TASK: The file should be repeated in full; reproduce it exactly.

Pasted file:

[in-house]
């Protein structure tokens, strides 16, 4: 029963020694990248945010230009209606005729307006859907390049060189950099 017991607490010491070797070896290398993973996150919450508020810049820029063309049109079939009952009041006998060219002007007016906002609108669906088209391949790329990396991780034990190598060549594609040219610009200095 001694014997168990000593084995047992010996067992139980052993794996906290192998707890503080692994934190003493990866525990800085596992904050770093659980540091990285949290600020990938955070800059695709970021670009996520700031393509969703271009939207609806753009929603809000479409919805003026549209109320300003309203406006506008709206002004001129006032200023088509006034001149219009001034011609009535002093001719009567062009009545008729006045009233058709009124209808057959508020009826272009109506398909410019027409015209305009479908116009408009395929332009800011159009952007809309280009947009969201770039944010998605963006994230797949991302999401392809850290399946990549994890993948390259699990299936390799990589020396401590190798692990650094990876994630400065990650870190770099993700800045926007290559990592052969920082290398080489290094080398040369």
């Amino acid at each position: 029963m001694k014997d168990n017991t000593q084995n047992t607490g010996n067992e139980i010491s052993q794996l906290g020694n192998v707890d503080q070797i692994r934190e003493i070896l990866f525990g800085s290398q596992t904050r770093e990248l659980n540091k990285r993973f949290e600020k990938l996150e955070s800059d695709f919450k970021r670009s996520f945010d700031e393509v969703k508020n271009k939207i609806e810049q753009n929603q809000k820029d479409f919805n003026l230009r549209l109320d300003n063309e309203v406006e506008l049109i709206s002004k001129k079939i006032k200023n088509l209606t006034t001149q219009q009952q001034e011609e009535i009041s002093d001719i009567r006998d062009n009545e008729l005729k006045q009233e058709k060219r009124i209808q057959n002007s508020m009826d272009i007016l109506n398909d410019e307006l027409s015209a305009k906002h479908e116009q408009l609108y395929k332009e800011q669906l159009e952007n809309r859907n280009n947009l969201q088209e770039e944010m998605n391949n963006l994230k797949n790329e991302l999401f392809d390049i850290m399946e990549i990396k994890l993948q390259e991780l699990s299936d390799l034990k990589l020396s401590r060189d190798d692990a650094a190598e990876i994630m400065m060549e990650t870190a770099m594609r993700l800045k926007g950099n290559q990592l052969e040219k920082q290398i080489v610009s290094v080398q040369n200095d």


[in-house]
């Protein structure tokens, strides 16, 4: 029963020694990248945010230009209606005729307006859907390049060189950099 017991607490010491070797070896290398993973996150919450508020810049820029063309049109079939009952009041006998060219002007007016906002609108669906088209391949790329990396991780034990190598060549594609040219610009200095 001694014997168990000593084995047992010996067992139980052993794996906290192998707890503080692994934190003493990866525990800085596992904050770093659980540091990285949290600020990938955070800059695709970021670009996520700031393509969703271009939207609806753009929603809000479409919805003026549209109320300003309203406006506008709206002004001129006032200023088509006034001149219009001034011609009535002093001719009567062009009545008729006045009233058709009124209808057959508020009826272009109506398909410019027409015209305009479908116009408009395929332009800011159009952007809309280009947009969201770039944010998605963006994230797949991302999401392809850290399946990549994890993948390259699990299936390799990589020396401590190798692990650094990876994630400065990650870190770099993700800045926007290559990592052969920082290398080489290094080398040369």
């Amino acid at each position: 029963m001694k014997d168990n017991t000593q084995n047992t607490g010996n067992e139980i010491s052993q794996l906290g020694n192998v707890d503080q070797i692994r934190e003493i070896l990866f525990g800085s290398q596992t904050r770093e990248l659980n540091k990285r993973f949290e600020k990938l996150e955070s800059d695709f919450k970021r670009s996520f945010d700031e393509v969703k508020n271009k939207i609806e810049q753009n929603q809000k820029d479409f919805n003026l230009r549209l109320d300003n063309e309203v406006e506008l049109i709206s002004k001129k079939i006032k200023n088509l209606t006034t001149q219009q009952q001034e011609e009535i009041s002093d001719i009567r006998d062009n009545e008729l005729k006045q009233e058709k060219r009124i209808q057959n002007s508020m009826d272009i007016l109506n398909d410019e307006l027409s015209a305009k906002h479908e116009q408009l609108y395929k332009e800011q669906l159009e952007n809309r859907n280009n947009l969201q088209e770039e944010m998605n391949n963006l994230k797949n790329e991302l999401f392809d390049i850290m399946e990549i990396k994890l993948q390259e991780l699990s299936d390799l034990k990589l020396s401590r060189d190798d692990a650094a190598e990876i994630m400065m060549e990650t870190a770099m594609r993700l800045k926007g950099n290559q990592l052969e040219k920082q290398i080489v610009s290094v080398q040369n200095d």